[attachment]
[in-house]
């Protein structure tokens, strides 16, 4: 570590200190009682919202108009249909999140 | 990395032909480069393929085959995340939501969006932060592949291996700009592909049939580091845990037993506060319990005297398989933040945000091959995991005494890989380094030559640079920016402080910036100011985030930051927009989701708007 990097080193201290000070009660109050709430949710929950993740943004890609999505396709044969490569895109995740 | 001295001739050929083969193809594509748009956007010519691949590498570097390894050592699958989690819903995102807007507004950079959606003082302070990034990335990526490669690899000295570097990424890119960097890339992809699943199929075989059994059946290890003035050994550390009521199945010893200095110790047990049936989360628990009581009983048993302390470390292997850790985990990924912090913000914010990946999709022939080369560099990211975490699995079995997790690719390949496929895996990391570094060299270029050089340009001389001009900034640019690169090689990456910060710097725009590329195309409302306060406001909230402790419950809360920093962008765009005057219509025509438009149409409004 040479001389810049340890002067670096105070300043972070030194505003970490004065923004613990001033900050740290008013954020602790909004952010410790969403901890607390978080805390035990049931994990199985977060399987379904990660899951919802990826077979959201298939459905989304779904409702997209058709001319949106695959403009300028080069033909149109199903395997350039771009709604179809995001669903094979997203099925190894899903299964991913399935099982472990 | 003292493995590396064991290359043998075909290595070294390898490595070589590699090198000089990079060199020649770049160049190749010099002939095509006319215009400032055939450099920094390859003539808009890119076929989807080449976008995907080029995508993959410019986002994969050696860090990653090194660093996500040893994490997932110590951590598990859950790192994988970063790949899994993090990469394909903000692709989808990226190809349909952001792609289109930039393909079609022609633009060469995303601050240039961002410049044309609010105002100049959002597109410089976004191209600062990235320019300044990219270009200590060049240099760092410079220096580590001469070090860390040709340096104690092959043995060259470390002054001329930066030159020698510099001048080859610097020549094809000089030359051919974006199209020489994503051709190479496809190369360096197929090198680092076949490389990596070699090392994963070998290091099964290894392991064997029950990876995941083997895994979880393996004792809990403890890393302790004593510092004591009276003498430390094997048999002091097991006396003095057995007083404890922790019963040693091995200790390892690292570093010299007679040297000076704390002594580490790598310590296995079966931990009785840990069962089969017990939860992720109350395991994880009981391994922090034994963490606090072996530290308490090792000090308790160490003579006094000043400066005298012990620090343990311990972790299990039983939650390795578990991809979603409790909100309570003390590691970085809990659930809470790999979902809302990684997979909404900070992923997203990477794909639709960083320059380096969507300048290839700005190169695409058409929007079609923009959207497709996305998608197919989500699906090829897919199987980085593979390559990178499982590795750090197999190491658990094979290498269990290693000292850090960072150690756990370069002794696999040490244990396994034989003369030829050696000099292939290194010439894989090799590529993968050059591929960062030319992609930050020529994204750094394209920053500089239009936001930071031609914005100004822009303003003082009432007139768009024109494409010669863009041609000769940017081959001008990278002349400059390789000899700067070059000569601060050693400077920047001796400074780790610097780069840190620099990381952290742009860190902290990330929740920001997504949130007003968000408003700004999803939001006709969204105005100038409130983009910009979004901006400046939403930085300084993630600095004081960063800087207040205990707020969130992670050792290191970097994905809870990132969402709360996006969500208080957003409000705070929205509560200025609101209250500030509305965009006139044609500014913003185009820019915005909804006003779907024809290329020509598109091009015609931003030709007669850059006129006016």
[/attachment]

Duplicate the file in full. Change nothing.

[in-house]
């Protein structure tokens, strides 16, 4: 570590200190009682919202108009249909999140 | 990395032909480069393929085959995340939501969006932060592949291996700009592909049939580091845990037993506060319990005297398989933040945000091959995991005494890989380094030559640079920016402080910036100011985030930051927009989701708007 990097080193201290000070009660109050709430949710929950993740943004890609999505396709044969490569895109995740 | 001295001739050929083969193809594509748009956007010519691949590498570097390894050592699958989690819903995102807007507004950079959606003082302070990034990335990526490669690899000295570097990424890119960097890339992809699943199929075989059994059946290890003035050994550390009521199945010893200095110790047990049936989360628990009581009983048993302390470390292997850790985990990924912090913000914010990946999709022939080369560099990211975490699995079995997790690719390949496929895996990391570094060299270029050089340009001389001009900034640019690169090689990456910060710097725009590329195309409302306060406001909230402790419950809360920093962008765009005057219509025509438009149409409004 040479001389810049340890002067670096105070300043972070030194505003970490004065923004613990001033900050740290008013954020602790909004952010410790969403901890607390978080805390035990049931994990199985977060399987379904990660899951919802990826077979959201298939459905989304779904409702997209058709001319949106695959403009300028080069033909149109199903395997350039771009709604179809995001669903094979997203099925190894899903299964991913399935099982472990 | 003292493995590396064991290359043998075909290595070294390898490595070589590699090198000089990079060199020649770049160049190749010099002939095509006319215009400032055939450099920094390859003539808009890119076929989807080449976008995907080029995508993959410019986002994969050696860090990653090194660093996500040893994490997932110590951590598990859950790192994988970063790949899994993090990469394909903000692709989808990226190809349909952001792609289109930039393909079609022609633009060469995303601050240039961002410049044309609010105002100049959002597109410089976004191209600062990235320019300044990219270009200590060049240099760092410079220096580590001469070090860390040709340096104690092959043995060259470390002054001329930066030159020698510099001048080859610097020549094809000089030359051919974006199209020489994503051709190479496809190369360096197929090198680092076949490389990596070699090392994963070998290091099964290894392991064997029950990876995941083997895994979880393996004792809990403890890393302790004593510092004591009276003498430390094997048999002091097991006396003095057995007083404890922790019963040693091995200790390892690292570093010299007679040297000076704390002594580490790598310590296995079966931990009785840990069962089969017990939860992720109350395991994880009981391994922090034994963490606090072996530290308490090792000090308790160490003579006094000043400066005298012990620090343990311990972790299990039983939650390795578990991809979603409790909100309570003390590691970085809990659930809470790999979902809302990684997979909404900070992923997203990477794909639709960083320059380096969507300048290839700005190169695409058409929007079609923009959207497709996305998608197919989500699906090829897919199987980085593979390559990178499982590795750090197999190491658990094979290498269990290693000292850090960072150690756990370069002794696999040490244990396994034989003369030829050696000099292939290194010439894989090799590529993968050059591929960062030319992609930050020529994204750094394209920053500089239009936001930071031609914005100004822009303003003082009432007139768009024109494409010669863009041609000769940017081959001008990278002349400059390789000899700067070059000569601060050693400077920047001796400074780790610097780069840190620099990381952290742009860190902290990330929740920001997504949130007003968000408003700004999803939001006709969204105005100038409130983009910009979004901006400046939403930085300084993630600095004081960063800087207040205990707020969130992670050792290191970097994905809870990132969402709360996006969500208080957003409000705070929205509560200025609101209250500030509305965009006139044609500014913003185009820019915005909804006003779907024809290329020509598109091009015609931003030709007669850059006129006016």